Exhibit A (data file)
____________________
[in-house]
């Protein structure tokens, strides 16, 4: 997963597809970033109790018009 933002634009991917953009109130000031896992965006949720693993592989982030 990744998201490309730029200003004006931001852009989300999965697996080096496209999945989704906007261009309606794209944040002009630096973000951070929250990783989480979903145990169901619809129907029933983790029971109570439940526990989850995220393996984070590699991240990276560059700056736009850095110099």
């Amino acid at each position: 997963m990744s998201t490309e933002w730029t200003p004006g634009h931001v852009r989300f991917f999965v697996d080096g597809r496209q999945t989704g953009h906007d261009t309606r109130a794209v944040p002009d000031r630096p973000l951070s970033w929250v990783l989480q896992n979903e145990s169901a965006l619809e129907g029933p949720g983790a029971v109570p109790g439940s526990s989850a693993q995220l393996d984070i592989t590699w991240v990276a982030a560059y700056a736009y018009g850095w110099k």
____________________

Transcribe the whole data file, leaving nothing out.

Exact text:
[in-house]
């Protein structure tokens, strides 16, 4: 997963597809970033109790018009 933002634009991917953009109130000031896992965006949720693993592989982030 990744998201490309730029200003004006931001852009989300999965697996080096496209999945989704906007261009309606794209944040002009630096973000951070929250990783989480979903145990169901619809129907029933983790029971109570439940526990989850995220393996984070590699991240990276560059700056736009850095110099």
């Amino acid at each position: 997963m990744s998201t490309e933002w730029t200003p004006g634009h931001v852009r989300f991917f999965v697996d080096g597809r496209q999945t989704g953009h906007d261009t309606r109130a794209v944040p002009d000031r630096p973000l951070s970033w929250v990783l989480q896992n979903e145990s169901a965006l619809e129907g029933p949720g983790a029971v109570p109790g439940s526990s989850a693993q995220l393996d984070i592989t590699w991240v990276a982030a560059y700056a736009y018009g850095w110099k």